These are all pieces written during the last five years. Most of them were originally intended for a much longer version of the phenomenology book. Wiser counsels prevailed. I would still like to do something with them, but that will take quite a bit of work, and a fair amount of trimming and updating. In the meantime, comments are welcome, but please don’t quote without permission.
Incidentally, allow for the fact that these drafts have been only lightly revised since they were written, and still contain references to other (sometimes non-existent) chapters in the book, at a time when the planned structure was very different from the published version.
Links to pdfs will be added gradually, as I have a closer look at them and edit out the embarrassing bits.
This was the first of two chapters on the ‘paradigm’ concept. The other is Basic beliefs. The dominant concept of a paradigm, in the context of qualitative research, is that associated with Lincoln & Guba. In a footnote to Chapter 1 of Naturalistic Inquiry, they suggest that their concept is consistent with Kuhn’s. This piece sets out to show that they are mistaken, and that Lincon & Guba’s understanding of ‘paradigm’ is not just different from, but effectively the opposite of, Kuhn’s conception in The Structure of Scientific Revolutions. I take Kuhn’s concept to be still viable, subject to one important qualification; but I think Lincoln & Guba’s is borderline incoherent (in a way more fully explained in Basic beliefs).
This is an analysis of the arguments in Naturalistic Inquiry, primarily the first two chapters. I suggest that Lincoln & Guba introduce two different -in fact, mutually contradictory – conceptions of ‘paradigm’, and then splice them together. The resulting ‘Frankenstein paradigm’ (my expression, not theirs) gives them an epistemological free lunch: substantive empirical content, without any need to provide evidence or warrant. This is the ‘paradigm’ concept which is pretty much taken as read in methodological debate about qualitative methods. It has given rise to an extraordinary and wildly implausible claim, which nevertheless appears to be widely accepted.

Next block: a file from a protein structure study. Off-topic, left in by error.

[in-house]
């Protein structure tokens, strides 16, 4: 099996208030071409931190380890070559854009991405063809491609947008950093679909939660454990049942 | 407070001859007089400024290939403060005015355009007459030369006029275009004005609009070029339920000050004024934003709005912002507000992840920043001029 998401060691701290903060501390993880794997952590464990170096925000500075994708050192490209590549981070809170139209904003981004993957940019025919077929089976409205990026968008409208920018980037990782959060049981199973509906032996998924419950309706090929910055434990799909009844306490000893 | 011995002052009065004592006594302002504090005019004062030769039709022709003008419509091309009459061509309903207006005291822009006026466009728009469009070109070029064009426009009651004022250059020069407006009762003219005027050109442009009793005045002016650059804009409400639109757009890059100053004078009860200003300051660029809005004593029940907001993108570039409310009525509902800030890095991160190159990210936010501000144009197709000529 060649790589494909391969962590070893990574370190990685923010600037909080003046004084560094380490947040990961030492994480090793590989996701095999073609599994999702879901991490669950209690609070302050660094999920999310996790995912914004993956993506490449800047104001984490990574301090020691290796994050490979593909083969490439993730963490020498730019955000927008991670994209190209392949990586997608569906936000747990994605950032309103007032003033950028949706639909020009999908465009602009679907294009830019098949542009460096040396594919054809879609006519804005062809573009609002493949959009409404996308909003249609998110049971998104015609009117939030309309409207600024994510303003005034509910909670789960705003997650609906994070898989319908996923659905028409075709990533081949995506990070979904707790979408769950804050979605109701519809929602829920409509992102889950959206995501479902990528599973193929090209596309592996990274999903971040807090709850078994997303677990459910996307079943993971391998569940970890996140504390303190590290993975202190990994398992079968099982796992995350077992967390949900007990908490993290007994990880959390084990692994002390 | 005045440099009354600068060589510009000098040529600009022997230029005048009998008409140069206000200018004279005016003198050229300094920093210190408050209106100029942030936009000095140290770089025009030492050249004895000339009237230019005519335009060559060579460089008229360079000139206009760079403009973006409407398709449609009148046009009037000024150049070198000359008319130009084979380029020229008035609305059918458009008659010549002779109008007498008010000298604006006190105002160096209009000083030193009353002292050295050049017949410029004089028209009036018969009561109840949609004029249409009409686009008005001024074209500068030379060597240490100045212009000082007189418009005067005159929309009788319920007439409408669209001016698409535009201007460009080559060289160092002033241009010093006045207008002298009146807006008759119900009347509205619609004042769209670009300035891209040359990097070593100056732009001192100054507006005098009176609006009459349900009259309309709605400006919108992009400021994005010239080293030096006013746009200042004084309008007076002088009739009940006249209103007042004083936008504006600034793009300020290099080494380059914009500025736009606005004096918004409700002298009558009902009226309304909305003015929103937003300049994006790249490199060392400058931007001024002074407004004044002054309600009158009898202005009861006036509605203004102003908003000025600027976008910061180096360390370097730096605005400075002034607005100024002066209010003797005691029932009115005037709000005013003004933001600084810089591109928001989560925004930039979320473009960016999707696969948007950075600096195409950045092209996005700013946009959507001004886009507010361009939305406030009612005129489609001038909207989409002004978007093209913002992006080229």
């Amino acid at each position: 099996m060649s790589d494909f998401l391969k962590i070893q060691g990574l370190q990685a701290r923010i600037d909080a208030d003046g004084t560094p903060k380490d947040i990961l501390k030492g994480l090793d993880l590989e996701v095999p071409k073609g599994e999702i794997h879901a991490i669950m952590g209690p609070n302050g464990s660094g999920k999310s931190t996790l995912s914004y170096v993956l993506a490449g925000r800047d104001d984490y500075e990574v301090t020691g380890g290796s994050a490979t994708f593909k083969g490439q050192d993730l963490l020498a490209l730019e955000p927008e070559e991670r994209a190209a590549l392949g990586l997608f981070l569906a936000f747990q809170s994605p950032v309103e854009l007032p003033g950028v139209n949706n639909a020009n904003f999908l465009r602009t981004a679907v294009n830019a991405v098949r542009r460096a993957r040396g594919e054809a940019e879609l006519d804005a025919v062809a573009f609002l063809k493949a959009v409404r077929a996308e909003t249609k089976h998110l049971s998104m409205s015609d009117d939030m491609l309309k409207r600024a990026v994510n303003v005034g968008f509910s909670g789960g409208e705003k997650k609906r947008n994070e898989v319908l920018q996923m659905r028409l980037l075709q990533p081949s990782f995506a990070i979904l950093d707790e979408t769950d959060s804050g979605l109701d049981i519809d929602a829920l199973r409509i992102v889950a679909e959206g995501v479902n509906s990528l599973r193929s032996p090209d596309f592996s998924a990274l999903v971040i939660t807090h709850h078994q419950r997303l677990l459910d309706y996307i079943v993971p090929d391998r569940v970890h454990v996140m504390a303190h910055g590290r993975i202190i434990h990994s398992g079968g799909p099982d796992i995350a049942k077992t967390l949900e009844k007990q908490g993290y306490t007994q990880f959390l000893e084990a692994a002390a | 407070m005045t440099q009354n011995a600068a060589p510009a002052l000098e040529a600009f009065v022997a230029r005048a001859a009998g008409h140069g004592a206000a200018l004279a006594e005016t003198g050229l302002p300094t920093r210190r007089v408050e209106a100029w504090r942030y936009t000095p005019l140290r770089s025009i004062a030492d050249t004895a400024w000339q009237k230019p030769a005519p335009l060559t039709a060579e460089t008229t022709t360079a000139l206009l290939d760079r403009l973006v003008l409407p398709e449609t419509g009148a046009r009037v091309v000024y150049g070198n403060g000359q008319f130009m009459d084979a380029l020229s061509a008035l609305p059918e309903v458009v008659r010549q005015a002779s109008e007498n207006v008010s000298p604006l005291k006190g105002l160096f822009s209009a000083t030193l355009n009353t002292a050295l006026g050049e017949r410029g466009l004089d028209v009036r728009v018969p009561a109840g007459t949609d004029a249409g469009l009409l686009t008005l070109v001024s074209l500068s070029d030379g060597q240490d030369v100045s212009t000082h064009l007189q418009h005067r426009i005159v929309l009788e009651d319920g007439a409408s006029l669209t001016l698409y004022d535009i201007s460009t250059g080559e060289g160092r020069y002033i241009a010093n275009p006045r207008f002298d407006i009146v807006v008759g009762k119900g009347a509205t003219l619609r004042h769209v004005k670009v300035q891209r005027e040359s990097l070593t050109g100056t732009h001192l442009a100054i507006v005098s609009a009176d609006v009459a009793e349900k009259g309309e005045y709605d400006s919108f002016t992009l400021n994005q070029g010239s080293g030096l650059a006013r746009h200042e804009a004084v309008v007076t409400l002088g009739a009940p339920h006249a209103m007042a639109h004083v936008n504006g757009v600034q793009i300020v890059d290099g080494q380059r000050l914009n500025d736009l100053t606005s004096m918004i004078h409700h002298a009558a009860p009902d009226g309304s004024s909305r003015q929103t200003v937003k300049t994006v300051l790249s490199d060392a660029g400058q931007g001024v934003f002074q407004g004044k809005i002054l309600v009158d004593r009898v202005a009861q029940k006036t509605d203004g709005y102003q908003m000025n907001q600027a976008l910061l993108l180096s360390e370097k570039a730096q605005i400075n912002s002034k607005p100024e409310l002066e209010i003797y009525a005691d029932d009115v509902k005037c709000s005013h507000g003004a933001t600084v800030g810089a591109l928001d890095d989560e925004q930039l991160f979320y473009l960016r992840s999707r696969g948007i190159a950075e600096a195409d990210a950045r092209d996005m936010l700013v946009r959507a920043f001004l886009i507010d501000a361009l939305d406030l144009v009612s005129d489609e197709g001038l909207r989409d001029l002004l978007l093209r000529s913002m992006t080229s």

This follows on from the previous two essays, but can be read independently. There is some overlap with a published paper: Paley J. (2005) Error and objectivity: cognitive illusions and qualitative research. Nursing Philosophy 6, 196-209. But there is also some new stuff. The basic argument is that many of the researchers who reject objectivity have misunderstood it. They think it means that the researcher must suppress or expunge their own attitudes, values, emotions, preconceptions, and so on, and adopt a completely “neutral/detached” perspective instead. Since this is impossible, objectivity is impossible as well. However, the “view that scientific objectivity rests on the mental or psychological attitude of the individual scientist” is one which Popper provided compelling arguments against many decades ago. If that is not what objectivity is, the arguments against it fail.
What is experience?
Generalising from small samples
Giorgi’s scientific phenomenology
Interpretation and the fore-structure of understanding